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RE: [css3-exclusions] ordering exclusions by z-order

From: Rossen Atanassov <Rossen.Atanassov@microsoft.com>
Date: Sat, 19 May 2012 05:25:21 +0000
To: "robert@ocallahan.org" <robert@ocallahan.org>, Alan Stearns <stearns@adobe.com>
CC: www-style <www-style@w3.org>
Message-ID: <9A57384B9CE9AE4F9C01F3BB5C3D8844014F604F@TK5EX14MBXW601.wingroup.windeploy.ntdev.microsoft.com>
>From: rocallahan@gmail.com [mailto:rocallahan@gmail.com] On Behalf Of Robert O'Callahan
>Sent: Thursday, May 17, 2012 3:20 AM
>The dependency of exclusion order, and hence layout, on z ordering is still a problem for us in Gecko. Currently nothing in CSS makes layout depend on z-order, so >we don't compute z-ordering until paint time. By adding this new dependency you're making a fundamental change to the architecture of CSS and will require us >to make fundamental changes. Maybe there is no alternative, but it sucks.

You're right that layering can be delayed until it's time to paint. However, you don't need to paint in order to figure out the drawing order between two elements in your content tree. Also, the effect of exclusions is scoped to their containing block only and you don't need to make any such comparisons in case there are no exclusions present. The scoping of exclusions actually simplifies things quite a bit and if you think about it, most of the edge case z-index problems won't apply.

>Also, CSS z-ordering is widely agreed to be super-complex and difficult to understand, so making layout depend on it pulls a lot of complexity into layout, and >exclusions specifically. This may be unwise. One of the complexities is that parts of the same element can be interleaved in z-order with parts of other elements, >so in fact section 3.4 is ambiguous. It is not enough to say "exclusions follow the painting order". You probably want to say something about exclusions being >ordered according to the order in which the borders of the exclusion elements would be painted.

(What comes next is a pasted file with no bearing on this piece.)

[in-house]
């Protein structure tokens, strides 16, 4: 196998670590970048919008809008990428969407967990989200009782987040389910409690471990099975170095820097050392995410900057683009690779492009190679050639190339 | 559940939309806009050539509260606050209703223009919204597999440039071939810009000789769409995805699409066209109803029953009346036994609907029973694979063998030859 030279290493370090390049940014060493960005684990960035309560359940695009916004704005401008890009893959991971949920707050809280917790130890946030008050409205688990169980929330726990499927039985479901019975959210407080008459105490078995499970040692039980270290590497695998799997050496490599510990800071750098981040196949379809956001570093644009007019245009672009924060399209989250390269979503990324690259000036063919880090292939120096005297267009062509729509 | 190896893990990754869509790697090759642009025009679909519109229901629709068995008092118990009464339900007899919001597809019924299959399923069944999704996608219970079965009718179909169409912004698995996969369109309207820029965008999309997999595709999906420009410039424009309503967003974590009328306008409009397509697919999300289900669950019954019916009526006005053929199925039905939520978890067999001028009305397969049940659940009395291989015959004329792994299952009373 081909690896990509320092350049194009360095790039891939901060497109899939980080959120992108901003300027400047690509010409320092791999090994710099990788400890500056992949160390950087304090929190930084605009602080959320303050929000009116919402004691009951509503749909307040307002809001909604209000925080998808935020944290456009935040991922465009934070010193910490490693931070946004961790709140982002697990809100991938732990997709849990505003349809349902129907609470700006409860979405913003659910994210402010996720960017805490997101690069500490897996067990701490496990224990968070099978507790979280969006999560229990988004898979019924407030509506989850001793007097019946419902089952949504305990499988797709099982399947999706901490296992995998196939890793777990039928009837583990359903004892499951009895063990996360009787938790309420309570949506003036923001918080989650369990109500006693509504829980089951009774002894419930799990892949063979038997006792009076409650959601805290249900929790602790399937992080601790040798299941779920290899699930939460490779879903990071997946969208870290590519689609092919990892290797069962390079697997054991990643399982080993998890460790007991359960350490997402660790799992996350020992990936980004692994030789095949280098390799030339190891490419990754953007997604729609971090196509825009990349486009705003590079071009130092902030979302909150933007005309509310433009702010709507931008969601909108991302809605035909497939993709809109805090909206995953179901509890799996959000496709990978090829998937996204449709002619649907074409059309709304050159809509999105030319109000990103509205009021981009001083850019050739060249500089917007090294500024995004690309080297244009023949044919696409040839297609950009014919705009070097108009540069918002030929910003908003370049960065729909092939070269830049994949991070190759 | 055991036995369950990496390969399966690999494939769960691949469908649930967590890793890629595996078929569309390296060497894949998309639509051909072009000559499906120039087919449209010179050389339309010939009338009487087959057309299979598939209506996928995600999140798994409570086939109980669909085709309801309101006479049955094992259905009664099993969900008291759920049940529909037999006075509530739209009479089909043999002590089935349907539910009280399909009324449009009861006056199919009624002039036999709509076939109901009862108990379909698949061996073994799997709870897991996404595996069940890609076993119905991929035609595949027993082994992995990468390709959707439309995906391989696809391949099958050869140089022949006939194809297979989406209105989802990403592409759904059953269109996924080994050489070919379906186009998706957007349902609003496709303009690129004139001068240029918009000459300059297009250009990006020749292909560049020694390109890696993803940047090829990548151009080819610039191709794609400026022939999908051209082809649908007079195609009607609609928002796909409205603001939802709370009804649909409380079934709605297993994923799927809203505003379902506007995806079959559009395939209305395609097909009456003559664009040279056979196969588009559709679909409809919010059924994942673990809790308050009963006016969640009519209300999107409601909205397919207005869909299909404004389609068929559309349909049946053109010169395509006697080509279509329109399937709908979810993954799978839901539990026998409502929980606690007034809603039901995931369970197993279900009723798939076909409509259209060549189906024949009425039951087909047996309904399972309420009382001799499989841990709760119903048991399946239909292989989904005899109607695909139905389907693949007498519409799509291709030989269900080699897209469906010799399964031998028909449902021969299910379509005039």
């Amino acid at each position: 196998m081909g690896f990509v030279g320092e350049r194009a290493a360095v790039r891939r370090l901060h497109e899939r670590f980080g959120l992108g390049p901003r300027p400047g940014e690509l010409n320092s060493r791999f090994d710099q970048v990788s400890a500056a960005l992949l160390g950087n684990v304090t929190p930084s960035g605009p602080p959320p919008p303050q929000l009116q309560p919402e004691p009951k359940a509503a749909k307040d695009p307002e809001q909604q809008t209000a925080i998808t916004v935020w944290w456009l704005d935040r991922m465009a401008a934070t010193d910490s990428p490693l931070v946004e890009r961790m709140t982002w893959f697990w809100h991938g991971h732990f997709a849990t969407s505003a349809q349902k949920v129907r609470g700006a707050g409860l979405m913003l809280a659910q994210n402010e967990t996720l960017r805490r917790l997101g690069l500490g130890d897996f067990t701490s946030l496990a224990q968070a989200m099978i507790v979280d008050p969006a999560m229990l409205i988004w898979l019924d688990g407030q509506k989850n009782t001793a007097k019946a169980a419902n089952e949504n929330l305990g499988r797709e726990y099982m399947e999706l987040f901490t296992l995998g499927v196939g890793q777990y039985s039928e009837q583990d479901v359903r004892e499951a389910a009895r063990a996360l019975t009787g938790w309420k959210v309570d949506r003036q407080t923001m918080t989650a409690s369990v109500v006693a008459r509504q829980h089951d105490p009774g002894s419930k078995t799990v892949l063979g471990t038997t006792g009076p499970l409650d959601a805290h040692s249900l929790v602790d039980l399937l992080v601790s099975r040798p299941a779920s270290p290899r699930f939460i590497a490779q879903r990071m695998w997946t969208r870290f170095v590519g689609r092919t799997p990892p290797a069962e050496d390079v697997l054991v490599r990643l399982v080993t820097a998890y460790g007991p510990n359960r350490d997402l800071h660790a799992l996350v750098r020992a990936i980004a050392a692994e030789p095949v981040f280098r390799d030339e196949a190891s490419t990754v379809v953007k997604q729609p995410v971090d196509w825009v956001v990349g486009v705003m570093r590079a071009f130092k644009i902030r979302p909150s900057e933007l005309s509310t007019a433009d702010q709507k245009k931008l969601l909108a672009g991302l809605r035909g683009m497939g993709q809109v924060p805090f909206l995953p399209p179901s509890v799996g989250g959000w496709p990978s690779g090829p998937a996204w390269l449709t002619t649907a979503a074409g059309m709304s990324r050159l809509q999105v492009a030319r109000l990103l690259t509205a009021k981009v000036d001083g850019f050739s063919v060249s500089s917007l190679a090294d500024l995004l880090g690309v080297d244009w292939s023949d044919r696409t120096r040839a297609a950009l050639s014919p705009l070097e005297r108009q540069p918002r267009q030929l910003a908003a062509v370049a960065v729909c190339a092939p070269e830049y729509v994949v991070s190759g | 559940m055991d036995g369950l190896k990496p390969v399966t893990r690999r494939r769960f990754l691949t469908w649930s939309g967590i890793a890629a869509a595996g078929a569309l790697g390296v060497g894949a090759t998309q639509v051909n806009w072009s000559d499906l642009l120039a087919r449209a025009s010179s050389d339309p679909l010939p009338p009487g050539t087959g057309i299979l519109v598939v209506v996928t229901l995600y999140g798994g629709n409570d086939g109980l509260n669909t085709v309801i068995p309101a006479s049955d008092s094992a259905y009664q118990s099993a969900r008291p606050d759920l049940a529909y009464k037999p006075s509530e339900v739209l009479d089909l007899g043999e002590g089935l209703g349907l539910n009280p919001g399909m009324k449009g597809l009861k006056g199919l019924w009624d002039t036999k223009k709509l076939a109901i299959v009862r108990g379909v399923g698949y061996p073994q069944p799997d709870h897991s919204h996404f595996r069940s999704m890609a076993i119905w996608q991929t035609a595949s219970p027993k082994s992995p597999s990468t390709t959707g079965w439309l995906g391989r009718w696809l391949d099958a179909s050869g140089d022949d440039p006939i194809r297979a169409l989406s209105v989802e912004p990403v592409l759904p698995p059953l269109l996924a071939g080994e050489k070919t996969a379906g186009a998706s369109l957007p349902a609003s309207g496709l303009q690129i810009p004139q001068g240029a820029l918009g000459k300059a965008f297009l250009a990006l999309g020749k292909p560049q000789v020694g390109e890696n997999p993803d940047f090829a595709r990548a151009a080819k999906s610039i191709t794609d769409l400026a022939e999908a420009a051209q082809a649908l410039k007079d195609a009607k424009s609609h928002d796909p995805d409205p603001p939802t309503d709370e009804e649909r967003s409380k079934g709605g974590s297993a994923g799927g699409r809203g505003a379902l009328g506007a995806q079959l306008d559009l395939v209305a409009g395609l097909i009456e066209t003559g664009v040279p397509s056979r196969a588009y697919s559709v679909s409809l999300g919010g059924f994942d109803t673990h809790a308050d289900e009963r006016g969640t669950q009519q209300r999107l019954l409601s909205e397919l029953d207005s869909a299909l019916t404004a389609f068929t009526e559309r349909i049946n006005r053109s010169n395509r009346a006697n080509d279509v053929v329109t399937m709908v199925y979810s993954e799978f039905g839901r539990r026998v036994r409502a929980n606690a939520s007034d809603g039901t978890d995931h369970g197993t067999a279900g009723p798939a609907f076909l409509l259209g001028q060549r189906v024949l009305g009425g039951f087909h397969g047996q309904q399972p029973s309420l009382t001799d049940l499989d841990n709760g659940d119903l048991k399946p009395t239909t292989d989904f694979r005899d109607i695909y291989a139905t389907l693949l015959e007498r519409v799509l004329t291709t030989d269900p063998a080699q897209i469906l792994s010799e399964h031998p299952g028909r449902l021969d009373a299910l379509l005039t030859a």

z-ordering being super-complex and difficult to understand is something that we're stuck with I guess. However, for most practical purposes expecting that what paints on top will affect what's behind it (given the element is an exclusion) is very reasonable. Again, scoping makes a huge difference.

You're right about the ambiguity of section 3.4 and I have a task on me to clarify that we're talking higher content layers and not the backgrounds etc.

>When you combine this with CSS multi-column and regions, a block-level exclusion element could break and have multiple border-boxes. This entire spec seems >to be written on the assumption that there will only be one-border box. It might not be too hard to accumulate all border-boxes into the exclusion region, but the >spec needs to be updated to handle that. But worse, with CSS regions, the border-boxes might not all be at the same z-level; I think you could have two exclusion >elements whose border-boxes are interleaved in z-order. (E.g. when an element breaks across region boundaries and the second region uses 'z-index' to land >somewhere else in the z-order.) If so, then ordering exclusion elements by z-order won't work.

I kind of see the assumption of one border box. Specifying the fact that exclusion contexts must be rebuild in each fragmentation context is a valid point and I'll try to add this to the spec.

>Maybe you can rescue the situation by declaring that an exclusion is not an element but something else, that an exclusion element can generate multiple >exclusions (corresponding to its multiple border-boxes), and these exclusions can be ordered independently. (You'd need to audit the spec to make sure that the >distinction between "exclusion" and "exclusion element" is correctly and clearly made everywhere.)

Every element can generate multiple boxes due to fragmentation and exclusion elements are no exception. This is why we try to be consistent in the spec and talk in terms of exclusion boxes and not elements. Do you see something else that is missing here?

>If you do that, you'll need to check carefully to make sure things work when an element's first border-box is an exclusion box for its second border-box and vice >versa...

Good point again. Adding a clarification that exclusion contexts are computed per fragmentation context will resolve this problem.

Received on Saturday, 19 May 2012 05:25:59 UTC

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